Foote campaigned in the 2001 referendum on the Flag of Mississippi, arguing against a proposal which would have replaced the Confederate battle flag with a blue canton with 20 stars. [64] Foote rejected the Confederate flag's association with white supremacy and argued "I’m for the Confederate flag always and forever. Many among the finest people this country has ever produced died in that war. To take it and call it a symbol of evil is a misrepresentation." [65] Panabaker, James. Shelby Foote and the Art of History: Two Gates to the City (Univ. of Tennessee Press, 2004) The trouble begins with the documentary’s star: Shelby Foote is a southern novelist with a down-home drawl, a gift for storytelling, and a very troubling version of the events of 1861 to 1865. Foote’s account of the Civil War has very little to do with slavery. He argues the war began “because we failed to do the thing we really have a genius for, which is compromise,” and that southerners were merely fighting to defend themselves against the northern aggressor. Foote’s unabashed admiration for the men who led the Confederacy is clear: Robert E. Lee is a “warm, outgoing man” who “always had time for any private soldier’s complaint,” Confederacy president Jefferson Davis “an outgoing, friendly man; a great family man, loved his wife and children; an infinite store of compassion.” [2]Mitchell, Douglas. "'The Conflict Is behind Me Now': Shelby Foote Writes the Civil War." The Southern Literary Journal, vol. 36, no. 1, 2003, 25 Anyone who wants to relive the Civil War, as thousands of Americans apparently do, will go through this volume with pleasure.... Years from now, Foote's monumental narrative most likely will continue to be read and remembered as a classic of its kind." — New York Herald Tribune Book Review The Civil War: A Narrative, Gettysburg to Draft Riots (40th Anniversaryed.). Alexandria, VA: Time-Life. 1999. ISBN 0-7835-0106-4.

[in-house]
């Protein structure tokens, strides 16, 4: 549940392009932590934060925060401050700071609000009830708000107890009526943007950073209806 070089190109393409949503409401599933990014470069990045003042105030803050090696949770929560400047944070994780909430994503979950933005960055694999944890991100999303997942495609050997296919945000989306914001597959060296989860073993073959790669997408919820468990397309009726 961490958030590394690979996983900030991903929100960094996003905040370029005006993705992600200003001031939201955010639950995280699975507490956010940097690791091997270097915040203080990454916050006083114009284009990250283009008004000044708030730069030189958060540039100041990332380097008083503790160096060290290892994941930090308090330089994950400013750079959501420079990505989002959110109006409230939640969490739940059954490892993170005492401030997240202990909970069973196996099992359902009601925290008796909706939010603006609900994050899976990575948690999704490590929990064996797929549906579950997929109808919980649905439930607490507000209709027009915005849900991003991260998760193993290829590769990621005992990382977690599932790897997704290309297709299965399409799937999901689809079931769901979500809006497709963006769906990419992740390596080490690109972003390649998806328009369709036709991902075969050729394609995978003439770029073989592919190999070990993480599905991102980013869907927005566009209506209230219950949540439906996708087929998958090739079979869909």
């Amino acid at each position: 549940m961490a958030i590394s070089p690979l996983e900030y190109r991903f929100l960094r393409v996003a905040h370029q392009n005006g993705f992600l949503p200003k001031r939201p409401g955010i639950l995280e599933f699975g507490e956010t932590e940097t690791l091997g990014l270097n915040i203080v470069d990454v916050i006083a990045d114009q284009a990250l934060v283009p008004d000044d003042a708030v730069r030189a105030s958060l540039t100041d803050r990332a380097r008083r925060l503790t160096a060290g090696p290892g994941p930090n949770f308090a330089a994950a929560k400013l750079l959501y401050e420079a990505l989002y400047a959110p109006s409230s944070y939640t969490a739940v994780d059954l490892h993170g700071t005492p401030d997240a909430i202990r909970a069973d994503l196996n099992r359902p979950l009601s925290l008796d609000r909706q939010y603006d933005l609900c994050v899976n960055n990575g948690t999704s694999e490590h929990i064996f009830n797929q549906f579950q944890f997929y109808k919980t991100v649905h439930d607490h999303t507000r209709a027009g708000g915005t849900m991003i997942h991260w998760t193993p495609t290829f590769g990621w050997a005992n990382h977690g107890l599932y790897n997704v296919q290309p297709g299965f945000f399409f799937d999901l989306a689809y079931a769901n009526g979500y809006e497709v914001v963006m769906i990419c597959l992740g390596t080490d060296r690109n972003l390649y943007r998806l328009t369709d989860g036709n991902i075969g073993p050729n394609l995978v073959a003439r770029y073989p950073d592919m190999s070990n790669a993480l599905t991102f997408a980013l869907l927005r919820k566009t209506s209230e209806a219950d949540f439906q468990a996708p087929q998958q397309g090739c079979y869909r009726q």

Civil War: A Narrative: Volume 2: Fredericksburg to The Civil War: A Narrative: Volume 2: Fredericksburg to

Timothy S. Huebner, Madeleine M. McGrady. "Shelby Foote, Memphis, and the Civil War in American Memory". pp. 15–16 Personal". Daily Public Ledger. June 9, 1903 . Retrieved March 20, 2021. John Dennis, a Negro, attempted an assault on a white woman near Greenville, Miss., June 2d, and was lynched June 4th. The other, the southern, Lost Cause perspective, rightly says the south were fighting against enormous odds and an unstoppable North, but also puts a stamp of nobility on it. As if defending a slave system can ever be noble. Most importantly, Mr. Foote should have gotten a few more hours of tutoring on basic military art. A stronger reader than I might take on the assignment of counting what seemed like a reuse of "Cannae" hundreds of times during the trilogy.a b c Sharrett, Christopher. “Reconciliation and the Politics of Forgetting: Notes on Civil War Documentaries.” Cinéaste, vol. 36, no. 4, 2011, pp. 27 Mr. Foote said he had an avowed preference for the South during the Civil War, and his perspectives on the South proved controversial. He was a man of conscience who was repulsed by racial segregation but also admired those who fought for the Confederacy under the banner of "states' rights" -- a slogan often usurped by racists during the civil rights era. This magisterial work is the best book that I've read on the Civil War. Incredibly well researched, but if you're looking for something with a lot of footnotes for your own work or research, this isn't it; however, if you're an American history buff or simply a fan of good writing, you should read these books. It’s also the most homoerotic thing I’ve read in a long time. Real talk. Every other sentence was like; ‘Lee penetrated deep into Johnson’s rear and exploded’. Our current state of affairs begs the question, how many more populist uprisings are we to endure before we shed the scaled husk of tribalism and embrace a more enlightened way.